From prehistoric times to the 17th century the Ruler of England had become a multivalent and absolute divine ruler. Ancient beliefs originating deep within traditions of both the Celtic and Germanic cultures molded the concept of Divine King. The ruler was tied as in Celtic belief to the land itself and bore responsibility for the functioning of nature. Additionally as a sort of god of the hunt it was thought that the king ensured economic prosperity. The king also was the only person to be trusted with success in battle and in dealings with all other states, with other divines. The people regarded the ruler, therefore, with an intense mystic reverence, a reverence which provided a firm foundation for the maintenance of organization and centralized government. Despite the presence of absolutism, the parameters of daily life remained constant and stable and this proved a trade off which lead to the prosperity of the nation as a whole.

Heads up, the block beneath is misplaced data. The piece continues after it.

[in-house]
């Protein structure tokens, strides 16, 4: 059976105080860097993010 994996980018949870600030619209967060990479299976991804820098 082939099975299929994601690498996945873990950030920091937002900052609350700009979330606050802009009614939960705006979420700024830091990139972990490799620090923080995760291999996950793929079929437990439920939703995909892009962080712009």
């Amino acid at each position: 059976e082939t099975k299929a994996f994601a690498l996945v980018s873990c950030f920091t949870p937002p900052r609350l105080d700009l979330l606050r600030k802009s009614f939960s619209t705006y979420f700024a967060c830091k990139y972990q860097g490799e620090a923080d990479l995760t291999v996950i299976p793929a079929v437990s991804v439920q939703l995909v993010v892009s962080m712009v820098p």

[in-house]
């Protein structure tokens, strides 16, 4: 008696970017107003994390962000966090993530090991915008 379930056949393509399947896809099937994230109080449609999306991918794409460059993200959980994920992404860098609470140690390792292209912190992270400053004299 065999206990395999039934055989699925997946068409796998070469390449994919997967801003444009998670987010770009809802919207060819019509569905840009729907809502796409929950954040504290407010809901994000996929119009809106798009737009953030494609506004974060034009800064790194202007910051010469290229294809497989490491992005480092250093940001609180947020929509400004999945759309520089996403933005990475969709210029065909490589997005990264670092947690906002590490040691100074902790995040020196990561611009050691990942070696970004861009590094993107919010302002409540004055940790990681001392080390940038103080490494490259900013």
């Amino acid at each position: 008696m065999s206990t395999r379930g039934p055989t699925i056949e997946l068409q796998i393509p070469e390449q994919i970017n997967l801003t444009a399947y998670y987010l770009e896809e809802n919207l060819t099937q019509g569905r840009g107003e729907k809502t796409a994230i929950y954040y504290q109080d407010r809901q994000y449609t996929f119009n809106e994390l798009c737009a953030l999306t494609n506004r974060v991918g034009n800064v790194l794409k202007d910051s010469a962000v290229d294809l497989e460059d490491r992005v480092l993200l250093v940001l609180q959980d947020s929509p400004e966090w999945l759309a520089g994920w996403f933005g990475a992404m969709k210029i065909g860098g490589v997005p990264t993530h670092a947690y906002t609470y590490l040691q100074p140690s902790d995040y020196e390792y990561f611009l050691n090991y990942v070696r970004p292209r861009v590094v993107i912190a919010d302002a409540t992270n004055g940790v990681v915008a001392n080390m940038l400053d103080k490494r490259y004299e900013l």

Despite the faith and trust of the people, Kings and Queens provided the governed with many opportunities to question their authority. They were, after all, human. The concentration of power in the hands of one individual also provided a tempting treasure for the strongman contemplating regicide or the killing of a King.
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